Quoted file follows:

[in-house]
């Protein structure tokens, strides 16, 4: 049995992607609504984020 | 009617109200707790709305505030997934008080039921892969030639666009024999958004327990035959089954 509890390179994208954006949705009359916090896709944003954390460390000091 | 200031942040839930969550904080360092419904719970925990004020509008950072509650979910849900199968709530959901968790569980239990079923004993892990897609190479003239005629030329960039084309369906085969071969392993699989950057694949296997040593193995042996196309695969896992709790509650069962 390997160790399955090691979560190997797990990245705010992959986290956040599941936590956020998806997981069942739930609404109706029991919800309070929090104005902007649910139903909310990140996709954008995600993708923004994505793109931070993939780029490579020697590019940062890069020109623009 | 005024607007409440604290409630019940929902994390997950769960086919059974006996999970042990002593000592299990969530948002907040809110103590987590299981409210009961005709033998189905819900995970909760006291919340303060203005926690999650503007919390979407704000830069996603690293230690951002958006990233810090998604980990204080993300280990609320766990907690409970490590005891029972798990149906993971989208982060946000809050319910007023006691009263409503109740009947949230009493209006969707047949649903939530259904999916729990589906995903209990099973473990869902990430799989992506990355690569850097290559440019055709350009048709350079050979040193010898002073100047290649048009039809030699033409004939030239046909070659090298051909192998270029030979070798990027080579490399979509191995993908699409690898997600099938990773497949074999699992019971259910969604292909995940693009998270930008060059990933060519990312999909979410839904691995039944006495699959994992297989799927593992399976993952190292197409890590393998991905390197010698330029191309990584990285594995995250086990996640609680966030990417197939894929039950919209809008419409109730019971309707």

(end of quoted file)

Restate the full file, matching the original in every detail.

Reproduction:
[in-house]
């Protein structure tokens, strides 16, 4: 049995992607609504984020 | 009617109200707790709305505030997934008080039921892969030639666009024999958004327990035959089954 509890390179994208954006949705009359916090896709944003954390460390000091 | 200031942040839930969550904080360092419904719970925990004020509008950072509650979910849900199968709530959901968790569980239990079923004993892990897609190479003239005629030329960039084309369906085969071969392993699989950057694949296997040593193995042996196309695969896992709790509650069962 390997160790399955090691979560190997797990990245705010992959986290956040599941936590956020998806997981069942739930609404109706029991919800309070929090104005902007649910139903909310990140996709954008995600993708923004994505793109931070993939780029490579020697590019940062890069020109623009 | 005024607007409440604290409630019940929902994390997950769960086919059974006996999970042990002593000592299990969530948002907040809110103590987590299981409210009961005709033998189905819900995970909760006291919340303060203005926690999650503007919390979407704000830069996603690293230690951002958006990233810090998604980990204080993300280990609320766990907690409970490590005891029972798990149906993971989208982060946000809050319910007023006691009263409503109740009947949230009493209006969707047949649903939530259904999916729990589906995903209990099973473990869902990430799989992506990355690569850097290559440019055709350009048709350079050979040193010898002073100047290649048009039809030699033409004939030239046909070659090298051909192998270029030979070798990027080579490399979509191995993908699409690898997600099938990773497949074999699992019971259910969604292909995940693009998270930008060059990933060519990312999909979410839904691995039944006495699959994992297989799927593992399976993952190292197409890590393998991905390197010698330029191309990584990285594995995250086990996640609680966030990417197939894929039950919209809008419409109730019971309707």